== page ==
He jerked at a shrill crow.
Jazmínka placed her mobile straight to her ear. She was making a call and was smiling. She gave a nod from time to time. With her eyes squinting she was watching the writer at the same time. It looked as if she was smiling at him and was giving him a secret sign.
In the meantime, the chap disappeared from the Café.
The writer abandoned the Black Rose after the sunset, too. He was accommodated in the Grand boarding house, only a stone's throw from the Café.
He came closer to a window in the room on the first floor and opened it wide ajar. He pushed a chair to the window and put the briefcase against a chair leg. A crisp October air was flowing into the room. Despite this, the writer was sweating in a visible manner. He suddenly woke up from a still motionlessness, there was no point in dragging this on. He reached out for the briefcase, put it on his knees and was opening it slowly. He took out a revolver and put the briefcase back to its place. He weighted all his body into the arm of the chair and placed the weapon to his temple. He was hesitant. A drop of sweat gave him a ticklish moment on his nose. He wanted to wipe it out by means of a wet palm of his free hand, but there was no stamina in him left.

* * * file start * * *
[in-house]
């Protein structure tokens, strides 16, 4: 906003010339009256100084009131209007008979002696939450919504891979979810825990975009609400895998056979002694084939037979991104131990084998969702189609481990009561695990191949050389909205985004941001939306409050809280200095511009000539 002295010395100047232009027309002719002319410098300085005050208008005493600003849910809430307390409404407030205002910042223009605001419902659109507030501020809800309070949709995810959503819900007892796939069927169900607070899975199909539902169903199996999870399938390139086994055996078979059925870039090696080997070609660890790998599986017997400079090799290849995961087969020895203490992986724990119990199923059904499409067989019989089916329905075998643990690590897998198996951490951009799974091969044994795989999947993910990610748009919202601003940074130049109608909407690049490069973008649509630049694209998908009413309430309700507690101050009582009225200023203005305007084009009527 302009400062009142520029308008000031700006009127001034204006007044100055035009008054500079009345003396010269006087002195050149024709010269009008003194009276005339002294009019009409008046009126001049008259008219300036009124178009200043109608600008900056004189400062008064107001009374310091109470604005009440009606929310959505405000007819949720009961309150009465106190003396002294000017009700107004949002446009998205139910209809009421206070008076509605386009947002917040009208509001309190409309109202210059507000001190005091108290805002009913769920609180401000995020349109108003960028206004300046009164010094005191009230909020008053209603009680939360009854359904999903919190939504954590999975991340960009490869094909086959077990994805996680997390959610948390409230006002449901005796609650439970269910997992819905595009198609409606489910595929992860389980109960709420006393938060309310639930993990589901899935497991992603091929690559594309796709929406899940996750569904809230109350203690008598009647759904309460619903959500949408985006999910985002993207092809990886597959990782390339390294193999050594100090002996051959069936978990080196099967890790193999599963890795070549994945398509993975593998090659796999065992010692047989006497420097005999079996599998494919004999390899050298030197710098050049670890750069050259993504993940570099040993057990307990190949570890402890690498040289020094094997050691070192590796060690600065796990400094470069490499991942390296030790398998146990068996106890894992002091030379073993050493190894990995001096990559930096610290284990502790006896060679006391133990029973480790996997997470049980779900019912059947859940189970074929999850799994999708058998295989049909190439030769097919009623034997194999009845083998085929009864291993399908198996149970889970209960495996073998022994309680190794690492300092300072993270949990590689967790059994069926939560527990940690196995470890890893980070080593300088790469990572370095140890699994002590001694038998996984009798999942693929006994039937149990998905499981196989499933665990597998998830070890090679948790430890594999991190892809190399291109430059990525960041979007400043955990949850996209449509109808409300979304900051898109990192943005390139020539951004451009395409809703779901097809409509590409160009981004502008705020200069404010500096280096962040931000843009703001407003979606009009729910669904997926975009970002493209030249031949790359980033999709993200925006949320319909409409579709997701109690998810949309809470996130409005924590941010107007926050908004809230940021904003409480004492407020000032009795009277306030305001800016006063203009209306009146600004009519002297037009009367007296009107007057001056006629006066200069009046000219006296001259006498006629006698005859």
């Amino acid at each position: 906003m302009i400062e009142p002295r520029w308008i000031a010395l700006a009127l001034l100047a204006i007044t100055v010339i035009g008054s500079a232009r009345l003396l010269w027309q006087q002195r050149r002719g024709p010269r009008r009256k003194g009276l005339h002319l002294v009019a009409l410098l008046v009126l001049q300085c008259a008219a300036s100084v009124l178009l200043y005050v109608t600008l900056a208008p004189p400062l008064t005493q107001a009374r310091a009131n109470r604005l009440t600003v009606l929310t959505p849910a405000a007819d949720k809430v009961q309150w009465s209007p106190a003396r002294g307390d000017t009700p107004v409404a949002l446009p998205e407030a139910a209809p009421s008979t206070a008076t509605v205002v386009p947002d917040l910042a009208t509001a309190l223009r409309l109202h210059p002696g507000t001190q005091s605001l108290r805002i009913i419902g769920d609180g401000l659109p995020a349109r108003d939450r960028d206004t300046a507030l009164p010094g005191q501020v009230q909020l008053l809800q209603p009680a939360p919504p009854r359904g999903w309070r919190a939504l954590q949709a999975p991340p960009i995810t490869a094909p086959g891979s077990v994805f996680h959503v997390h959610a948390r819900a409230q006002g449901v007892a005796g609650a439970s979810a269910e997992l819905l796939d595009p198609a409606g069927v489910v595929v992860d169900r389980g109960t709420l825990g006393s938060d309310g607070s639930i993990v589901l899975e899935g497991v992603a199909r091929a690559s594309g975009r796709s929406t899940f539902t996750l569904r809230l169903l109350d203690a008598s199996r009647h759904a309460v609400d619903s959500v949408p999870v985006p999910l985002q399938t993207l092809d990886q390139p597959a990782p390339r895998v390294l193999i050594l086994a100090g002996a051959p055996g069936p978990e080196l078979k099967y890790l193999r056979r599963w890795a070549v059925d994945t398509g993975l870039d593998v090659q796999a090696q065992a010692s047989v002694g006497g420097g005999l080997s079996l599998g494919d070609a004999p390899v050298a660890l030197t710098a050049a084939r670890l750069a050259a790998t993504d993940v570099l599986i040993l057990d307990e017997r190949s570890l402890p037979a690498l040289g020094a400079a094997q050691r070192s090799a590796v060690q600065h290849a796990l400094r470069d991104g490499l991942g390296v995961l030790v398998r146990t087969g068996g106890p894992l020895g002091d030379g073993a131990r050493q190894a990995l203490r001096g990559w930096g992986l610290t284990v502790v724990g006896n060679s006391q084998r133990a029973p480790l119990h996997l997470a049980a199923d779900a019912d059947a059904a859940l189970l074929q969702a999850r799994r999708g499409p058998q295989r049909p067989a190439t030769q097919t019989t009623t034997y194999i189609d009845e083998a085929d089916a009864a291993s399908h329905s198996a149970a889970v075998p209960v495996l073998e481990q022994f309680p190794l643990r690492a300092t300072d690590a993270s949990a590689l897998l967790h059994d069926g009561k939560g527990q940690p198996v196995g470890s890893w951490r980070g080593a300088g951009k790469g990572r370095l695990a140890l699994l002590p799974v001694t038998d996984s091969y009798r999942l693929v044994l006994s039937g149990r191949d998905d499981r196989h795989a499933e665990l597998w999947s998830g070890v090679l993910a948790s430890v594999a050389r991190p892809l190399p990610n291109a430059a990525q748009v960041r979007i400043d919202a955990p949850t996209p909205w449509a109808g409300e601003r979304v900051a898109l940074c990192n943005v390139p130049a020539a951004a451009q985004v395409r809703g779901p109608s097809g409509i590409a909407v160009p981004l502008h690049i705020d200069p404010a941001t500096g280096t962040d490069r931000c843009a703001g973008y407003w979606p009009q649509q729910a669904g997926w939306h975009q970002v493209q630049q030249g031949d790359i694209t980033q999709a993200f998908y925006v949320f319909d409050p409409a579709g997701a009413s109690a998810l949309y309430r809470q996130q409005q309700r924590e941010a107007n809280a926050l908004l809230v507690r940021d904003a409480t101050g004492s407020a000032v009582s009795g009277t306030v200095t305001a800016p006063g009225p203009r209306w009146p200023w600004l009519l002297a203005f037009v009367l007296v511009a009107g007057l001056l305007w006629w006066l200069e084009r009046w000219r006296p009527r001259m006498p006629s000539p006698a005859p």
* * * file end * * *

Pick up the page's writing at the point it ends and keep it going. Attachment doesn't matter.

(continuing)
The shot was heard.
He woke up in the afternoon. He took a shower, got dressed and went downstairs for a reception.
"You?!" he screamed startled.
Jazmínka lifted up her head and stopped reading.
"Do you think you can make ends meet from one salary?"
"I don't know. What has happened?"
"You don't know? That chap... from the Café..." she said and sniffed in a paper tissue.
All of a sudden the writer remembered the African proverb.
He was sitting in a room on a chair against an open window and was waiting. He knew that she would come. Proverbs do not happen just because. Shortly after seven there was a knocking on the door. In a few seconds yet again. More powerful and urgent. The door opened. The writer catapulted from the chair and turned away very swiftly.
She was standing there. She fixed her eyes of a waiting beast of prey on him. She was biting her lower lip tenderly. She caressed her earring in the ear by means of a pad of her slender and long index finger. Little drops of sweat appeared on the writer's forehead. Hundreds of volts electrified his body. He had an erection.
They made love. The writer had a heartbeat. The blood pressure reached values when a strange thing starts to happen in one's brain. Jazmínka was smiling in a mysterious way and was watching the writer with her eyes half-closed. Now and then she gave a nod and sigh: Yes. The writer felt dryness in his mouth. He had his lips chapped. There was an unbearable heat spreading all over his body which devoured him. He needed to get up, wash his face and drink some water.
As soon as he touched the laminate flooring by his feet and made the first step, he fell down to the ground very quietly. In the twinkling of an eye, he turned into a desert completely.
1. Hartl, P.: Compendium of a pedagogic psychology for adults. Praha: Karolinum, 1999, p. 231